– Horn Book Magazine in a STARRED REVIEW
Coretta Scott King Honorees Weatherford and Christie have created a gorgeously artistic and poetic homage to the birthplace of jazz and a people whose legacy is too often ignored. For one day a week, the slaves of New Orleans were allowed by law to gather on one public space: Congo Square. Through sparse, deliberate language, Weatherford tangibly captures the anticipation of those Sundays, listing the physical and emotional work that slaves endured without respite. They tend to animals and crops, cater to their masters, endure losses and lashings, all the while counting the hours until they can revel in the freedom of Congo Square. Holding on to that joyful experience feels like a form of silent resistance as the slaves bear the harshness of the week. The blunt words are richly supplemented by illustrations reminiscent of Jacob Lawrence's work. Christie elegantly renders people's gestures in chalk, capturing their energy or lack of, depending on the context. Blocks of color stamped with texture bring to life the landscape and movement in a place where "They rejoiced as if they had no cares; / half day, half free in Congo Square." Subtle and layered, this is an important story beautifully told.
– Booklist in a STARRED REVIEW
There's a public space in New Orleans called Congo Square where people have been meeting on Sundays to make music, sing and dance ever since the mid-1800s, the time of slavery.
<i>Freedom in Congo Square</i> is a graceful, gorgeous picture book that honors this Louisiana gathering spot, now on the National Register of Historic Places. Caldecott Honor author Carole Boston Weatherford (<i>Moses: When Harriet Tubman Led Her People to Freedom</i>) calls this landmark "freedom's heart." As her author's note states, "Congo Square is now part of Louis Armstrong Park, which is named after the jazz great and New Orleans native. That is fitting since jazz... evolved from the African rhythms kept alive in Congo Square." A glossary and a dense but accessible two-page foreword further contextualize the book, which on its own is a rhythmic countdown of hardworking slaves looking forward to a celebratory Sunday off in Congo Square.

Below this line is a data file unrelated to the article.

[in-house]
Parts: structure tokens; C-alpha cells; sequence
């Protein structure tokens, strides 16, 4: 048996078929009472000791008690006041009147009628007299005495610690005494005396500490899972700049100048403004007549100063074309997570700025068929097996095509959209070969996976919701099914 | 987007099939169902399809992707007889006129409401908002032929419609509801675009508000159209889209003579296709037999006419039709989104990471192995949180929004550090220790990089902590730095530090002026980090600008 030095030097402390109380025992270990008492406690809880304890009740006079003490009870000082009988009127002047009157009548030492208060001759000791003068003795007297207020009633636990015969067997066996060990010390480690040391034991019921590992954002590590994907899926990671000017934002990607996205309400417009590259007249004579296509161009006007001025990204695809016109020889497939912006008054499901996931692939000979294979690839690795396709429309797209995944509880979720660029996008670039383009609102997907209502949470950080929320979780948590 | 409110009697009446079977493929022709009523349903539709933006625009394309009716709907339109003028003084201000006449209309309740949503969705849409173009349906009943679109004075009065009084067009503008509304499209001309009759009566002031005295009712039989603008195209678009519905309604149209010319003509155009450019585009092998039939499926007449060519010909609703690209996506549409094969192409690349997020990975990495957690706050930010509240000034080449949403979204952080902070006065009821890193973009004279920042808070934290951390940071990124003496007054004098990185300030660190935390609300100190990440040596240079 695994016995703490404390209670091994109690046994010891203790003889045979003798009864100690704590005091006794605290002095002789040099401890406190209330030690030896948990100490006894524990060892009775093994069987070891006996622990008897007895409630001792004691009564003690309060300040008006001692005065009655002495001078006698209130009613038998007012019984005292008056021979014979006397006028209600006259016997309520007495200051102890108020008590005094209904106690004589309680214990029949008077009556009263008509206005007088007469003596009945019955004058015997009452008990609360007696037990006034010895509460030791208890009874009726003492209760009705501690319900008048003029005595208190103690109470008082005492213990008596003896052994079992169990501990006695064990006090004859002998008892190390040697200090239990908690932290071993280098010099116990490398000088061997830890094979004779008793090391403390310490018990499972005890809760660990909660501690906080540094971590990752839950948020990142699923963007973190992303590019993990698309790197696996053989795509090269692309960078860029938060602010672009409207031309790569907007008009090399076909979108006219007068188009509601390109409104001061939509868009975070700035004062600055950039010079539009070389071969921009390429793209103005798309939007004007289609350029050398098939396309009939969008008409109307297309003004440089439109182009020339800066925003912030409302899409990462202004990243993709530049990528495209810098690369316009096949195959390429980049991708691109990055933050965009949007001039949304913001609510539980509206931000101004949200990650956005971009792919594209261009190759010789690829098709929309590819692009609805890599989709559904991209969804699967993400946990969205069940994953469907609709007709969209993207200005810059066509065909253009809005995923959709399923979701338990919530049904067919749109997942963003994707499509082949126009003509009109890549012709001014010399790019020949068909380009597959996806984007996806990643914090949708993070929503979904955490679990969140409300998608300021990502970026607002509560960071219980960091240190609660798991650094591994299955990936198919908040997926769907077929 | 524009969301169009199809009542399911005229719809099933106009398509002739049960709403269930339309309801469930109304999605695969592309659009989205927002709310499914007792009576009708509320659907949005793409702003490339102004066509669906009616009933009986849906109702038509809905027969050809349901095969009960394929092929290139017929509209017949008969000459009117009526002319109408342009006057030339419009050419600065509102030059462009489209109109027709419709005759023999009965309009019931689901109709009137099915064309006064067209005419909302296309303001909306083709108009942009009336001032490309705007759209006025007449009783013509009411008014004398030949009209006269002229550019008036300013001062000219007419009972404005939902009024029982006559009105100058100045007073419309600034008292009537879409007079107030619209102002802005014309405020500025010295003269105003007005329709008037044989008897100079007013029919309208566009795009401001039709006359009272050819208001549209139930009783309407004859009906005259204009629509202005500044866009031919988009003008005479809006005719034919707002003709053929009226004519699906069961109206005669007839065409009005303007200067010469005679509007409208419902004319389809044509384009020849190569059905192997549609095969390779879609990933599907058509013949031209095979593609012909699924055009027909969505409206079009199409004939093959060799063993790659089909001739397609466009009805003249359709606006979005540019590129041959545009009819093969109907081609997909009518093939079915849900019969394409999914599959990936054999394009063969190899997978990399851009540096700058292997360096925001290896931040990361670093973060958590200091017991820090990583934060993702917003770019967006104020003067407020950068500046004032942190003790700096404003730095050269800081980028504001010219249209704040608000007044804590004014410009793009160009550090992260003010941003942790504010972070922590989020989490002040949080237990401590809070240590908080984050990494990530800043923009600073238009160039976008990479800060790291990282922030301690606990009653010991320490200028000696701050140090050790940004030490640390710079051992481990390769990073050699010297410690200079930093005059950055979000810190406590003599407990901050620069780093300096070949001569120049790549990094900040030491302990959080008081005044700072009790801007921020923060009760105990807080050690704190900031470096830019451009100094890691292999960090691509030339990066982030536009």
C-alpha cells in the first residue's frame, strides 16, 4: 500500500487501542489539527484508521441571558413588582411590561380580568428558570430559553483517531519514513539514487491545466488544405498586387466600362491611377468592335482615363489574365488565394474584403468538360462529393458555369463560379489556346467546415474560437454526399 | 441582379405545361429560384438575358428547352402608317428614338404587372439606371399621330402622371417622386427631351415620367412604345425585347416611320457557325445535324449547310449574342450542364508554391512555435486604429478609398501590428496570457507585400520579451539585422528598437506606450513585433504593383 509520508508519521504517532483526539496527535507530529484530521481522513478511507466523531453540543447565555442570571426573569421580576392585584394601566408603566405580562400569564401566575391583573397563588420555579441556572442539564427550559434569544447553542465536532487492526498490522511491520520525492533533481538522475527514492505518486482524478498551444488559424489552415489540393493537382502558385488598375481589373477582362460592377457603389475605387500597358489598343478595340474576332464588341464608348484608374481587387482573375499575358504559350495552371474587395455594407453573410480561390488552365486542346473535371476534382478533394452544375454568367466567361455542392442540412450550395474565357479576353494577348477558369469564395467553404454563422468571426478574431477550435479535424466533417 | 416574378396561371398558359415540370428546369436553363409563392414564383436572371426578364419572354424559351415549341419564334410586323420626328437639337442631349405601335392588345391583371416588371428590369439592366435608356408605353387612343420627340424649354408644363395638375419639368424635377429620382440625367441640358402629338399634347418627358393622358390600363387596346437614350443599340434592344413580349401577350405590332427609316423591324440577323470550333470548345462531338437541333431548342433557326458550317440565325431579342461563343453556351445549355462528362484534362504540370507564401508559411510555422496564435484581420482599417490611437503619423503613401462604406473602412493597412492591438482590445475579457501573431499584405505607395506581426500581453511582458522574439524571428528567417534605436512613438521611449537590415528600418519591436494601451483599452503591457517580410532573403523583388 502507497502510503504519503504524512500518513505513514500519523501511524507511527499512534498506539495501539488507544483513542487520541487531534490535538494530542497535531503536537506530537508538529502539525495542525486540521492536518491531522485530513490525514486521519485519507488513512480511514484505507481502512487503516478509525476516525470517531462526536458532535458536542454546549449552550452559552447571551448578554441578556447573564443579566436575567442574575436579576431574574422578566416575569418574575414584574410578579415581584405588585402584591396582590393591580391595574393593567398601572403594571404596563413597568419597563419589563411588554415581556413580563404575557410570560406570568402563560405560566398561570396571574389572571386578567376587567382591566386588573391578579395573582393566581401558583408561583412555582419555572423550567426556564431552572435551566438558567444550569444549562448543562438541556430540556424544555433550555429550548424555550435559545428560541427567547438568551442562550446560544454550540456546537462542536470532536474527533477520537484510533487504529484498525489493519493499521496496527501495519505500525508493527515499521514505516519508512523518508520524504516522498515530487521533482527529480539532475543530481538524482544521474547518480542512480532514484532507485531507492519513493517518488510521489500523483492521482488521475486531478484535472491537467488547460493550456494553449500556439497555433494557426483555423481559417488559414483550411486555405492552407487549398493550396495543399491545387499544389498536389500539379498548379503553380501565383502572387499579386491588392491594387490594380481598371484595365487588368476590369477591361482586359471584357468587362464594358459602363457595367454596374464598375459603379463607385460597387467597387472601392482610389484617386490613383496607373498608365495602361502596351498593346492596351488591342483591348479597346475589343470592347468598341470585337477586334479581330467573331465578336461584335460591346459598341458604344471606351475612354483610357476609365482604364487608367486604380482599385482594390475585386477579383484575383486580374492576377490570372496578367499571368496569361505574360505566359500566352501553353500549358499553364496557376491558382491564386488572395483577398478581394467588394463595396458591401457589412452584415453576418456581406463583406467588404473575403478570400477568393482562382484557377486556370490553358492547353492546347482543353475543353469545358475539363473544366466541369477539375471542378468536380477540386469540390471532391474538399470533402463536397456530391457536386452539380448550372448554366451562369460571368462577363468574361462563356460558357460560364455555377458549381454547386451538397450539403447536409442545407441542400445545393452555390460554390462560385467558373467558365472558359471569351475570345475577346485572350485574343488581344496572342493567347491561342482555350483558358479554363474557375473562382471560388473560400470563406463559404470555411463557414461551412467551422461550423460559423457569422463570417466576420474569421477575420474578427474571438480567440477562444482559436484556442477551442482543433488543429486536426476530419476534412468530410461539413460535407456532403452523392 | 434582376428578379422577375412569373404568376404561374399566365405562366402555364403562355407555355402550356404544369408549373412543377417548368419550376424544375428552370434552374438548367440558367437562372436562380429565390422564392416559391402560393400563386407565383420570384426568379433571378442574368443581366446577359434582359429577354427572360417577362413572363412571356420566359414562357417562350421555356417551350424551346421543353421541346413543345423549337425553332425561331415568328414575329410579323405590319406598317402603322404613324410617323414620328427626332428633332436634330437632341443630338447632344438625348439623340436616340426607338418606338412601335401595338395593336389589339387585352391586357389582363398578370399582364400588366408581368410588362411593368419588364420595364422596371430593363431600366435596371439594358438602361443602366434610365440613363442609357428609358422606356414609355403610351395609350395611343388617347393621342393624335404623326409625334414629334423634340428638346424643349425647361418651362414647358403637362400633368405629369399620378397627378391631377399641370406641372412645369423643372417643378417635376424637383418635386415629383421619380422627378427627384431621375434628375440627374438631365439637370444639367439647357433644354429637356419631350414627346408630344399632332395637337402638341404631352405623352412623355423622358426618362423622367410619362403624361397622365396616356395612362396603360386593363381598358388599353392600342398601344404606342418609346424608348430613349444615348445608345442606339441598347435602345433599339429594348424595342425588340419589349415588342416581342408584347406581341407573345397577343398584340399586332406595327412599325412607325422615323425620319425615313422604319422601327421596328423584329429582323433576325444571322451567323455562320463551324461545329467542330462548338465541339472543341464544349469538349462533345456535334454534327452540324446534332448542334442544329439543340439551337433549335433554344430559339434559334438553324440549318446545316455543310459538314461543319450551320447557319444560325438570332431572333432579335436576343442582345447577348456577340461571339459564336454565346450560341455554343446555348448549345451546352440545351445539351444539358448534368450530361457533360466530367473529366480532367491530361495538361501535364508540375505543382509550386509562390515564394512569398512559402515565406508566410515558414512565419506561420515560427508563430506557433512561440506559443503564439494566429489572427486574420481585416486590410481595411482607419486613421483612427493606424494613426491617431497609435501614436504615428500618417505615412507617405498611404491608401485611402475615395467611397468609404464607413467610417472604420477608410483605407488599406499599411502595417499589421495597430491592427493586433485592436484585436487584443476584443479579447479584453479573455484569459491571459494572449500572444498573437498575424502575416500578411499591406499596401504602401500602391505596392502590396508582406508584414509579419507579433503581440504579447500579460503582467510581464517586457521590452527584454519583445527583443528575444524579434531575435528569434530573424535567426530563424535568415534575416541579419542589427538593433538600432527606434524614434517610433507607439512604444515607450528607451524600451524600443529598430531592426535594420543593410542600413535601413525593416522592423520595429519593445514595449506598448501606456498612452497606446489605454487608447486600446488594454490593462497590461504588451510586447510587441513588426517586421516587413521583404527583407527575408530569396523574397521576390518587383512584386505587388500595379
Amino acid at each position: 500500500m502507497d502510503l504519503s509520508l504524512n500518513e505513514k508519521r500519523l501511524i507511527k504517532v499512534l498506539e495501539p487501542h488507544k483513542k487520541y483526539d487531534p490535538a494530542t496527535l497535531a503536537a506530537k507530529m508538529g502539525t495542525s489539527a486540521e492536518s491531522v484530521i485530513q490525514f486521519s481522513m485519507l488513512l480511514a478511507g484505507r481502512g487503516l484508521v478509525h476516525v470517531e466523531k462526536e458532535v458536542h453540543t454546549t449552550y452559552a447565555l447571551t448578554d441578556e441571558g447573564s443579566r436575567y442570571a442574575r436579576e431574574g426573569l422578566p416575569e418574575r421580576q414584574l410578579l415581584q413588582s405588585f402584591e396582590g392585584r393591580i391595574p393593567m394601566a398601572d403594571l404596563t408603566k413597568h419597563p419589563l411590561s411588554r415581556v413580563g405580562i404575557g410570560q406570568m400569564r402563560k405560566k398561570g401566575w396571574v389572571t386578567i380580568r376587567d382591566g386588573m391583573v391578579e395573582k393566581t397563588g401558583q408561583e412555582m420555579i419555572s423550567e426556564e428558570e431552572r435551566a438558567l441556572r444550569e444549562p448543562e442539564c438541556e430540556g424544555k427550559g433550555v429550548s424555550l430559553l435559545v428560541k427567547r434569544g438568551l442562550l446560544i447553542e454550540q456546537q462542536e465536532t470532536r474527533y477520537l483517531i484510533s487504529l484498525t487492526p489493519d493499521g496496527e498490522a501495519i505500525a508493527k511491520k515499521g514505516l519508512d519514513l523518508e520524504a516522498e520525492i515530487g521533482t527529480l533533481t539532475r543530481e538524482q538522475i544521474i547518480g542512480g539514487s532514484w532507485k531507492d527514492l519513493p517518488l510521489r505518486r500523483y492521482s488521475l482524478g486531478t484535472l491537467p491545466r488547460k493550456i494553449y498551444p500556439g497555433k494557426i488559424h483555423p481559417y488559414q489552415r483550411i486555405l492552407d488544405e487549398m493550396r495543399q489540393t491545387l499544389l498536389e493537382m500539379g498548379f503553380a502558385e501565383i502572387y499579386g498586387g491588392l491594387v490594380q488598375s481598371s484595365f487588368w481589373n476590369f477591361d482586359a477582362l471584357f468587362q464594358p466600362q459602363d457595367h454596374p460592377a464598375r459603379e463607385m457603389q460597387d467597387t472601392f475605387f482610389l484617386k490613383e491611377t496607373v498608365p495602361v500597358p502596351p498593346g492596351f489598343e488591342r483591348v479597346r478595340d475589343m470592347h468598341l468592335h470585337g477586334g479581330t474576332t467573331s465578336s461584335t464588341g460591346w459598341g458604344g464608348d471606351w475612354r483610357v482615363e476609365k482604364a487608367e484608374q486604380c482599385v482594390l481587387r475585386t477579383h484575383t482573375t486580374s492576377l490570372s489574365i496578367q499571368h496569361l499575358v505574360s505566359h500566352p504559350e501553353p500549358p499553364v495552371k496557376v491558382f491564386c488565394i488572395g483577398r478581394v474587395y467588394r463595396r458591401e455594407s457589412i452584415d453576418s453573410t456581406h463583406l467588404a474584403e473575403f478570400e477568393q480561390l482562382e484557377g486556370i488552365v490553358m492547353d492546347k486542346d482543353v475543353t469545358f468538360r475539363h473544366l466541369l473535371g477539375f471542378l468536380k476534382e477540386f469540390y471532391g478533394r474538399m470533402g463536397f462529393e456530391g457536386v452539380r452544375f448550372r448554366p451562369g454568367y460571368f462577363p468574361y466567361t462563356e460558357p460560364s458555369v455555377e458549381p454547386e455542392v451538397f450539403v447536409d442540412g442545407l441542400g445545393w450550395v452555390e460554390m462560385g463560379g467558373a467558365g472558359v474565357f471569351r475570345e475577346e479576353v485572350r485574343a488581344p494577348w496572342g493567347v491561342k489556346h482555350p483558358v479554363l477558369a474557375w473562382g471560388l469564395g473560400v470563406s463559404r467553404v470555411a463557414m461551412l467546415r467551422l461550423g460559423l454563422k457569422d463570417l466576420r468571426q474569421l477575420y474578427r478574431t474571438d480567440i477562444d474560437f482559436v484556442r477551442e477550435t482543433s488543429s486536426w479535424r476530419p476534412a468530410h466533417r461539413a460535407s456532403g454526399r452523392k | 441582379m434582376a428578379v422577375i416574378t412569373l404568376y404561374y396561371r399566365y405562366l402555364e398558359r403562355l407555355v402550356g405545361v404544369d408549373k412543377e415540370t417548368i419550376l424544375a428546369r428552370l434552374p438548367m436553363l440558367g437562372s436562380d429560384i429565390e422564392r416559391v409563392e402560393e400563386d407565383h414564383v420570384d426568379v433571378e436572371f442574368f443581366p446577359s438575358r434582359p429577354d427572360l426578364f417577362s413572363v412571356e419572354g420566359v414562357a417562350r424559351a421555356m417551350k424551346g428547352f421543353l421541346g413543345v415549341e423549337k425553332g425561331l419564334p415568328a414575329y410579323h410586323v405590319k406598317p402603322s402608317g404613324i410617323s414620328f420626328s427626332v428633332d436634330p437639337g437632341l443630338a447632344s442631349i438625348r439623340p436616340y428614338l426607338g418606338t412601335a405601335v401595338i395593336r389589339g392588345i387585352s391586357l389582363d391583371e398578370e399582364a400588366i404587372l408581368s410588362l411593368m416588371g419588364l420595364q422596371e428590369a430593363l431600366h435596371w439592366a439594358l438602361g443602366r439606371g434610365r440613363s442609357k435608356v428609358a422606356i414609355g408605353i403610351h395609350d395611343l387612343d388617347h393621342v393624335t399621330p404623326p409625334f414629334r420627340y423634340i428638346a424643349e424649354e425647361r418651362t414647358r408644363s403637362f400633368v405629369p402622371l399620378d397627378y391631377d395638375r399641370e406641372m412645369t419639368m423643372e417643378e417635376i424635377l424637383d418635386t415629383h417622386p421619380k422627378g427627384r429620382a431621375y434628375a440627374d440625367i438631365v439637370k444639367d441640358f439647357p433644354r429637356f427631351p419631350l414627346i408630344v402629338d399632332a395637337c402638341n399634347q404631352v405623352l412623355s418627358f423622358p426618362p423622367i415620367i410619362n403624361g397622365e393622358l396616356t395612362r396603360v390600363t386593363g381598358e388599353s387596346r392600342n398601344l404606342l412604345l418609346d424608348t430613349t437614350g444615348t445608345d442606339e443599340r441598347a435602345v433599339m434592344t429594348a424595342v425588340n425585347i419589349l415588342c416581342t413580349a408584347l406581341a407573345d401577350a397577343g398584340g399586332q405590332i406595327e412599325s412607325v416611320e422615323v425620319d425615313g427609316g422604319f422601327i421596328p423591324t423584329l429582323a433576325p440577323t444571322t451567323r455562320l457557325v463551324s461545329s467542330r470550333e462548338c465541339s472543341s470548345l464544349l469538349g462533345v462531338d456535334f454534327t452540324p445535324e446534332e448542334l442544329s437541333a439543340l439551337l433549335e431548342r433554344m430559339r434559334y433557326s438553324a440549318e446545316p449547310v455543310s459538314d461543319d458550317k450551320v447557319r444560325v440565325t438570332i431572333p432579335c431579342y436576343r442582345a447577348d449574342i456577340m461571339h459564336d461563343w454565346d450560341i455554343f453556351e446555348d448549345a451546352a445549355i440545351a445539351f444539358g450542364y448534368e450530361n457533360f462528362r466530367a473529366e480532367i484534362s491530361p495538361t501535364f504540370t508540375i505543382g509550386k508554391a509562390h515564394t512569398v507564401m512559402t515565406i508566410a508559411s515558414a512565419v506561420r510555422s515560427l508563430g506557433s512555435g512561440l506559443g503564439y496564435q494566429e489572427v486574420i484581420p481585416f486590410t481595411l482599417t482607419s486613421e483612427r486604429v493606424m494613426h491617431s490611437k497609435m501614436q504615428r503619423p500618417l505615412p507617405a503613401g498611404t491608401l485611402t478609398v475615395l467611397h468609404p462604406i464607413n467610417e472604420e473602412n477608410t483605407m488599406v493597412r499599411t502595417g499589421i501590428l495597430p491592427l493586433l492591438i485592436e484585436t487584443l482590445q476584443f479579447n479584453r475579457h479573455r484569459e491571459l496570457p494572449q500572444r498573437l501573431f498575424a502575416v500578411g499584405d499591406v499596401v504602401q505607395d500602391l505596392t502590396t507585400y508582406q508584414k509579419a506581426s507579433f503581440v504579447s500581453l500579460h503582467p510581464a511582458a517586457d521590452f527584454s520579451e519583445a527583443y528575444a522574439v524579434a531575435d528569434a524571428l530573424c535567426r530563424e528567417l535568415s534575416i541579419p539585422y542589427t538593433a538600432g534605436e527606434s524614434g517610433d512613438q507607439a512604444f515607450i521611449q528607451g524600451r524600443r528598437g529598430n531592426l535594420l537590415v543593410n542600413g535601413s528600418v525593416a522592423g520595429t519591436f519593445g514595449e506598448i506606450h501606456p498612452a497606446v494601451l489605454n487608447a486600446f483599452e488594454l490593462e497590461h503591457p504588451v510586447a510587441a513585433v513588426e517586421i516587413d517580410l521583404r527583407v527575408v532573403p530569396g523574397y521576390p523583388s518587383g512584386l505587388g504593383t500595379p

The chanting rhyme begins: "Mondays, there were hogs to slop,/ mules to train, and logs to chop./ Slavery was no ways fair./ Six more days to Congo Square./ Tuesdays, there were cows to feed,/ fields to plow, and rows to seed./ A moment without work was rare./ Five more days to Congo Square." In his bold, folk-art style, Caldecott Honor artist R. Gregory Christie (<i>The Palm of My Heart</i>; <i>Brothers in Hope</i>) paints slaves toiling in surreal fieldscapes in lush persimmons and yellow-golds, plowing, hanging clothes, picking cotton--then expressively dancing, swirling and playing music on their much-anticipated Sundays. This is a powerful testimony to the resilience of the human spirit and a fine conversation starter.
– Karin Snelson, Children's & YA editor, Shelf Awareness
Located in what is now the Treme neighborhood, Congo Square was the one place where the slaves and free blacks of New Orleans were allowed to gather on Sundays, a legally mandated day of rest. There they could reconnect with the dance and music of their West and Central African heritages and feel, at least for a few hours, that they were in "a world apart," where "freedom's heart" prevailed. Weatherford hits a few flat notes with her rhyming ("Slaves had off one afternoon,/ when the law allowed them to commune"), but she succeeds in evoking a world where prospect of Sunday becomes a way to withstand relentless toil and oppression: "Wednesday, there were beds to make/ silver to shine, and bread to bake./ The dreaded lash, too much to bear./ Four more days to Congo Square." Christie, who worked with Weatherford to illuminate another historic neighborhood in Sugar Hill (2014), takes readers on a visual journey, moving from searing naïf scenes of plantation life to exuberantly expressionistic and abstract images filled with joyous, soaring curvilinear figures. An introduction and afterword provide further historic detail.
– Publishers Weekly